The 1925-26 series 314 cu. in. engine was 3 1/8 x 5 1/8 inches, which fits perfectly with my configuration!!

I wish I knew why other attributes of my block don't match any of the drawings at Car-Nection .com. Perhaps the "star" after the serial number means a later replacement block?

If you view the 1927 engine with the vertical starter that is posted on "The Cadillac Database" at www.car-nection.com it looks surprisingly like my engine. Mine would be a 1926 and not a 1927 but I definitely have the vertical starter like the one labeled 1927. One of the articles indicated that the vertical starter did start in '26 so that could fit. The 1927 engine photo shows a vertical boss on the side of the block that seems to house an oil passage. My block has a very similar boss but it is located in front of the water pipe. I definitely do not have provisions for the generator on the right front as shown in the photo. There is no attaching point there and in its place is a large oil pump driven off the camshaft. Otherwise the oil pan looks identical and the engine is sure related as there are too many similarities.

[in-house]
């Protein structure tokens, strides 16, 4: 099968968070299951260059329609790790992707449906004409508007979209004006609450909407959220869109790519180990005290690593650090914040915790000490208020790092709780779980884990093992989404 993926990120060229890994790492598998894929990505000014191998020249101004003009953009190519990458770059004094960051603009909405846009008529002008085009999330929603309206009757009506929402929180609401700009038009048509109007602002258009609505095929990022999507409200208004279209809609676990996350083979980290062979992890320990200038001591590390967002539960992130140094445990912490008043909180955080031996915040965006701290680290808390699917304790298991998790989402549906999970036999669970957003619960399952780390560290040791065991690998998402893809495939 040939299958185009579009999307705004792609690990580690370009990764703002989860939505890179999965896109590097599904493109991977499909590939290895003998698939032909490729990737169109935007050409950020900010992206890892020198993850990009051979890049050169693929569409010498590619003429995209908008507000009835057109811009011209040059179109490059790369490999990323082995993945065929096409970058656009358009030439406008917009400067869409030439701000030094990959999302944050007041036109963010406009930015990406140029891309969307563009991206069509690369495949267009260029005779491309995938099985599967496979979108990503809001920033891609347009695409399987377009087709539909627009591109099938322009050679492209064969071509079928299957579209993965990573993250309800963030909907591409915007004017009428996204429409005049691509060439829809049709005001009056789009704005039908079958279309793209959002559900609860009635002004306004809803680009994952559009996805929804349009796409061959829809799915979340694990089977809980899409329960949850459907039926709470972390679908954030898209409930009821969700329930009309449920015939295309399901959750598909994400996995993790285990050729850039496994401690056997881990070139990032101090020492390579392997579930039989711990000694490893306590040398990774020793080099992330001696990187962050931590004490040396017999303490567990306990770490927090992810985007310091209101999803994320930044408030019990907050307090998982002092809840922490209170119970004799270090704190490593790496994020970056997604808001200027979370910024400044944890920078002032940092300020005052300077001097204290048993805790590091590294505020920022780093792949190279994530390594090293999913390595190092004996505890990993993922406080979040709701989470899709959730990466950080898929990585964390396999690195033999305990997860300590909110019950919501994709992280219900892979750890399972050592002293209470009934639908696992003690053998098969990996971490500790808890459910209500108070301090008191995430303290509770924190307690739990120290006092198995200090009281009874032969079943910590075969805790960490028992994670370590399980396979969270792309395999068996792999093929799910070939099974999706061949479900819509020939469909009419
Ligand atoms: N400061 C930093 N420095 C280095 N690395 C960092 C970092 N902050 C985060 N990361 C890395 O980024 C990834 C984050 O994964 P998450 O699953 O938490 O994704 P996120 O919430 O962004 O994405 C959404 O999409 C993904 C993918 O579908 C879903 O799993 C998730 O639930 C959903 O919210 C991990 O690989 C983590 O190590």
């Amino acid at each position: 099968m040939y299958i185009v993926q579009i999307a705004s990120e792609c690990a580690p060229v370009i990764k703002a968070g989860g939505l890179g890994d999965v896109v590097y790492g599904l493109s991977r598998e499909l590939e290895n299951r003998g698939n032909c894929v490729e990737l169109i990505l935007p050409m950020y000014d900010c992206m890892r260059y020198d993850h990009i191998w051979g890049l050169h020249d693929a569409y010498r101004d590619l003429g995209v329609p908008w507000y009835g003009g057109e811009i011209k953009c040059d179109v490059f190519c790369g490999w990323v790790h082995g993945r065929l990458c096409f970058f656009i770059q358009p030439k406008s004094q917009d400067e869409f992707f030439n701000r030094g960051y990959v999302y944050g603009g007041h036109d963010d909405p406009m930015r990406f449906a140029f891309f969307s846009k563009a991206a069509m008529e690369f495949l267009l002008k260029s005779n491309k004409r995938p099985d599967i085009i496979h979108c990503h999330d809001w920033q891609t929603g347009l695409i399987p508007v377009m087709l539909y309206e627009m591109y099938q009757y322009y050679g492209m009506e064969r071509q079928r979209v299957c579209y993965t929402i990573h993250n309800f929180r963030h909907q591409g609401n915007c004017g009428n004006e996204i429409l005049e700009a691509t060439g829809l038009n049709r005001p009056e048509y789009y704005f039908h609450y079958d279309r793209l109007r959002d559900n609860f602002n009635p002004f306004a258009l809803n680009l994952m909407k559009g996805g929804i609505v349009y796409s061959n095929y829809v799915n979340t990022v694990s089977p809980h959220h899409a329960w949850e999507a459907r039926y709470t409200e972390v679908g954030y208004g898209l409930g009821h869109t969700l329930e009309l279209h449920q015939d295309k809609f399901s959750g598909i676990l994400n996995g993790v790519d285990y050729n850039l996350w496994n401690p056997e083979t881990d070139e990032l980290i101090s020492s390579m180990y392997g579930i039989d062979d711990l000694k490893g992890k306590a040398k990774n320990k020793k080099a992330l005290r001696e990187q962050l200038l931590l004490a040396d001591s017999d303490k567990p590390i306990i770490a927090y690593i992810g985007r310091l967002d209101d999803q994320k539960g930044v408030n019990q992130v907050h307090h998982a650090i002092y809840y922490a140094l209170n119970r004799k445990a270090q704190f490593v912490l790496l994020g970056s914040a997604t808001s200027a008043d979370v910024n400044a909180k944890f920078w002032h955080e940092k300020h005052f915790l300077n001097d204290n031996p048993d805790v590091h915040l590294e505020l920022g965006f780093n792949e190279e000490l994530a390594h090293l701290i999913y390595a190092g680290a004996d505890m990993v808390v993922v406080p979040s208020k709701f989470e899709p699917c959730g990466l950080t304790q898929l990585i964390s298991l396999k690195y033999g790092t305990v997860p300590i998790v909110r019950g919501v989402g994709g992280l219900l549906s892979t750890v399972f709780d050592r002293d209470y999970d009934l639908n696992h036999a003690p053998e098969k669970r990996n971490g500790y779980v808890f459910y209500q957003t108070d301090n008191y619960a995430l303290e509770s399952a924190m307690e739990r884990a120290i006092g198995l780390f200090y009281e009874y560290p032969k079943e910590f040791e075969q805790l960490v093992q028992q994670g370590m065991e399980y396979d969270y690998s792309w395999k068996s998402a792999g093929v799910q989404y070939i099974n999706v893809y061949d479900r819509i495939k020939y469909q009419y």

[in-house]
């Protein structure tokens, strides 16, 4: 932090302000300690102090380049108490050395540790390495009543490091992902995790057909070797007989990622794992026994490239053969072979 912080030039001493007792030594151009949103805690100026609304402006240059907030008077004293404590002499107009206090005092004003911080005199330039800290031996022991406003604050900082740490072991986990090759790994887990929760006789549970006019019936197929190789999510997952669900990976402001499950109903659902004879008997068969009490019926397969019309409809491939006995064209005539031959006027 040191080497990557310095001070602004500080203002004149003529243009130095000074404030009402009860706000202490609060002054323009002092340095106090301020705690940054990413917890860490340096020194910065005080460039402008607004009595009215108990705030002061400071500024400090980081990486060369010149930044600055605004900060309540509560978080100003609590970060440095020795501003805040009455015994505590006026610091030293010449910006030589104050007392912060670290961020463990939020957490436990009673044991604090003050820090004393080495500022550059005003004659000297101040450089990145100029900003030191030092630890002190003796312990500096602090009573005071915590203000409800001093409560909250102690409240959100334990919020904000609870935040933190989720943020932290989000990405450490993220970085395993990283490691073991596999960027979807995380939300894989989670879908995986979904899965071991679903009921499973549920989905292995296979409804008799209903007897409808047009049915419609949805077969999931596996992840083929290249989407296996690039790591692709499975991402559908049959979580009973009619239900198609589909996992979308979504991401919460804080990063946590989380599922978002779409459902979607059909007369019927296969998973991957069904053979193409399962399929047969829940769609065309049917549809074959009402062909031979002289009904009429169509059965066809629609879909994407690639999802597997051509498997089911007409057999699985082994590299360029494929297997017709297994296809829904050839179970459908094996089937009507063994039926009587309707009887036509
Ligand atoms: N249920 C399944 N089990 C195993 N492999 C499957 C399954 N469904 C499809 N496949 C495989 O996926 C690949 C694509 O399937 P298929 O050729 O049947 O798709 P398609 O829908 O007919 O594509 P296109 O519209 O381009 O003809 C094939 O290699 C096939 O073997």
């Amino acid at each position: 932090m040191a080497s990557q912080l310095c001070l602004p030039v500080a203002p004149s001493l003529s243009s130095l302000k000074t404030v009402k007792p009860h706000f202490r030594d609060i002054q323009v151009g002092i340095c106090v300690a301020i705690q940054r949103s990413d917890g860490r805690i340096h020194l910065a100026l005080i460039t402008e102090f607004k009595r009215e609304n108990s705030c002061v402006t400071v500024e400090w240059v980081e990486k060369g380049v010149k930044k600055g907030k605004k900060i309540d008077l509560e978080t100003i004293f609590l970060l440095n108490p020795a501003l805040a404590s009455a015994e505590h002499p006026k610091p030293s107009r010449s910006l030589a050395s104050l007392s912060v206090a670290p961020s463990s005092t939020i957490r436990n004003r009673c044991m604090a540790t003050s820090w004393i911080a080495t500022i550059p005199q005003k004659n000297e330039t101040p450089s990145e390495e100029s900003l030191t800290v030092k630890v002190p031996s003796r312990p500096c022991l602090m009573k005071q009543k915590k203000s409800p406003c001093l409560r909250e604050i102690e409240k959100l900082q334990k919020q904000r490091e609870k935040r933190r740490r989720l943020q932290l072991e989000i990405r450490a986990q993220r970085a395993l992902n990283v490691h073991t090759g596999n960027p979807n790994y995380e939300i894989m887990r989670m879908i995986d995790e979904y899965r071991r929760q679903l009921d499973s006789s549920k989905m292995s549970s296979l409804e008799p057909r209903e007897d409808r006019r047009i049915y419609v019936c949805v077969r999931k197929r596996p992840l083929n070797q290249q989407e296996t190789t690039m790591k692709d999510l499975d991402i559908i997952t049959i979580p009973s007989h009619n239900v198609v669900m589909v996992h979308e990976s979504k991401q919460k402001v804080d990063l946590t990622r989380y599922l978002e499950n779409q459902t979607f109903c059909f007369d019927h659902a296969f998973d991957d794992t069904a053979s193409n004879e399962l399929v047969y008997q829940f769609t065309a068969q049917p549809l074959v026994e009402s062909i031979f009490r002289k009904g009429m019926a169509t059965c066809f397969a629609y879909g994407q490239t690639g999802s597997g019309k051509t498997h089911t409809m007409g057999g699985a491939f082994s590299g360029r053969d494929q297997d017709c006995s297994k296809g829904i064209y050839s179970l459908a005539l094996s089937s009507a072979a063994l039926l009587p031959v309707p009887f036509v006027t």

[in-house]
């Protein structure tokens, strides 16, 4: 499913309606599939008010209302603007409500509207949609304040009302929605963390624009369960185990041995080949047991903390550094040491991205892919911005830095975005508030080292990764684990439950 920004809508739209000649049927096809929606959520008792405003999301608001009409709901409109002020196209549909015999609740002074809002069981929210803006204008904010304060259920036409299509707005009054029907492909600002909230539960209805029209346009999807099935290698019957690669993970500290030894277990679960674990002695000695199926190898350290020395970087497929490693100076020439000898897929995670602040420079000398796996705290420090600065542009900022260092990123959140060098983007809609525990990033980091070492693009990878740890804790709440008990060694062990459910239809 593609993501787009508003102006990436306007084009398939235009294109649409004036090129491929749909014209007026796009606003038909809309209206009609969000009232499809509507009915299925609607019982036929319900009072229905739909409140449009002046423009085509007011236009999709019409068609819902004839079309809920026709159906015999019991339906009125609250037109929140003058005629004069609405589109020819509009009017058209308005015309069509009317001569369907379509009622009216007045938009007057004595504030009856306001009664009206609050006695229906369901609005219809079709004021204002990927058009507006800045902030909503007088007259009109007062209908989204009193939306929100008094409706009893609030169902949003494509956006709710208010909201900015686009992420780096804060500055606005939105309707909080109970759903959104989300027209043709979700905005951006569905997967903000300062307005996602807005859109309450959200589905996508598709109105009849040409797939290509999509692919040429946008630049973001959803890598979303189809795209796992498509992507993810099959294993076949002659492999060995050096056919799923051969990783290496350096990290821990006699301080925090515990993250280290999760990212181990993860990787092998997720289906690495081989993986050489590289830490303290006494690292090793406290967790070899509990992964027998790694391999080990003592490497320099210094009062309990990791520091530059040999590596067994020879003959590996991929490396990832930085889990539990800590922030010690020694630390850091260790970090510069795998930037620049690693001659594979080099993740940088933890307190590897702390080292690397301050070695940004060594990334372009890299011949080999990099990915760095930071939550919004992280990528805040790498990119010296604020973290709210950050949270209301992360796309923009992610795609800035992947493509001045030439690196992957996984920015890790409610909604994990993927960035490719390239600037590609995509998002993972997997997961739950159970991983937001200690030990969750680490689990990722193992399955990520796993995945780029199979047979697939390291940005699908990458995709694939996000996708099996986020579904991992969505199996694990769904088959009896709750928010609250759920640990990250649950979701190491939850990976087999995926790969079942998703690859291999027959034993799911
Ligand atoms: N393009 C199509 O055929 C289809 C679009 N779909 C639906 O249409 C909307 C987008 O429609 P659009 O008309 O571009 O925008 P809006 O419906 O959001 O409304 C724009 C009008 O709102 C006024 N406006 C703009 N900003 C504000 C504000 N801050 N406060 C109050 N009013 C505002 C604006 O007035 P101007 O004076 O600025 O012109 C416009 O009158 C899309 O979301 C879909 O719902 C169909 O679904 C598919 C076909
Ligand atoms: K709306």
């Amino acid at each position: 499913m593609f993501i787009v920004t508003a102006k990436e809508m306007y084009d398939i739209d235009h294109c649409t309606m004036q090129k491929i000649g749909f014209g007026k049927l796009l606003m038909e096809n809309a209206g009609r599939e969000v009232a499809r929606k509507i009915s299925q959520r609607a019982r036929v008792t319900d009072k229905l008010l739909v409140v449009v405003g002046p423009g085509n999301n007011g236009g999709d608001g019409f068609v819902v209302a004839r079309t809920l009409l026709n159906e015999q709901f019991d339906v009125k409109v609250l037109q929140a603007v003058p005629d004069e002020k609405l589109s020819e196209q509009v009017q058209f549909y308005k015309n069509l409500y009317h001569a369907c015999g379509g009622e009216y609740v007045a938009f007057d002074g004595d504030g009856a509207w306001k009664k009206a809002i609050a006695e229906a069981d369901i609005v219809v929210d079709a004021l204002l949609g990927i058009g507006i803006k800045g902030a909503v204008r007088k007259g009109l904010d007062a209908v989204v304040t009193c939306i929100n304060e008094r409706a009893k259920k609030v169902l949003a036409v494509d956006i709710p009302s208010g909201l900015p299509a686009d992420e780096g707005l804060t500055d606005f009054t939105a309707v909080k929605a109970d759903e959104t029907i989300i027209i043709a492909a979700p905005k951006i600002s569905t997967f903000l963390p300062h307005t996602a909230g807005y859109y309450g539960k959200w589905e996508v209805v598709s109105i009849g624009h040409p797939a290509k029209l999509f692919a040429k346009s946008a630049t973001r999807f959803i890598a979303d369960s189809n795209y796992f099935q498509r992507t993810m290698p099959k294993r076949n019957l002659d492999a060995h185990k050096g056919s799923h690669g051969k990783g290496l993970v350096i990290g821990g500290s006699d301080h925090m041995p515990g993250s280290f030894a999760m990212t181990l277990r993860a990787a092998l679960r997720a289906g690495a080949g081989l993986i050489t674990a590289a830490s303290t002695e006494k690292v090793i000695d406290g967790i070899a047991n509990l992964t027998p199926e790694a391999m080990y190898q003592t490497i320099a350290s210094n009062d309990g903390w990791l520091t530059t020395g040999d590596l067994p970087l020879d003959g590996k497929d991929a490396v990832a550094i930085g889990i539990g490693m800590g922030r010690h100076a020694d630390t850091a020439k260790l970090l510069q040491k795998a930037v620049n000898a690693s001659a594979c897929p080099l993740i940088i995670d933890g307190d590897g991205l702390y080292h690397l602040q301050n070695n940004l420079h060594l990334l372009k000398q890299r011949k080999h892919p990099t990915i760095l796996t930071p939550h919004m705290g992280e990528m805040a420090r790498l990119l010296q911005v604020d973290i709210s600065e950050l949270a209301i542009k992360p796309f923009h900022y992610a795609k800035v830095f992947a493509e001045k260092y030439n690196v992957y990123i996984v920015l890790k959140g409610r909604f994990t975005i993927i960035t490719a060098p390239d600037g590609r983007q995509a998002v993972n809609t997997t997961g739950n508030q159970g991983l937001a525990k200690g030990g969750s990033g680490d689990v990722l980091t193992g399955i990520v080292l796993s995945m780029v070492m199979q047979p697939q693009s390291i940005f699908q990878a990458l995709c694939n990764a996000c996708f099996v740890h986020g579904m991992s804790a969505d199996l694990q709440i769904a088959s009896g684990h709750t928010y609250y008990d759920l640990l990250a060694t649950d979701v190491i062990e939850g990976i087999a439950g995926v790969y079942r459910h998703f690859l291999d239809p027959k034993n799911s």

MYSTERY SOLVED!! With the help of several knowledgeable collectors.

Thanks to the wonderful write up on the PreWar Cars website this engine has been identified as belonging to a 1926 Cadillac 314 cu.in.! The article posted by Joris has generating lots of interest and good comments and suggestions from several helpful collectors all over the world. Hans C. from New Zeland has both a 1926 and 1927 Cadillac that he is in the process of restoring and was kind enough to send the pictures that you see below. Thanks you, Hans, and a sincere "thank you" to all who took the time to respond to my query.

Look at this! This is identical to my engine!

This is a 1926 Cadillac chassis ready for restoration.


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This site is ©2005 by James W. Werner.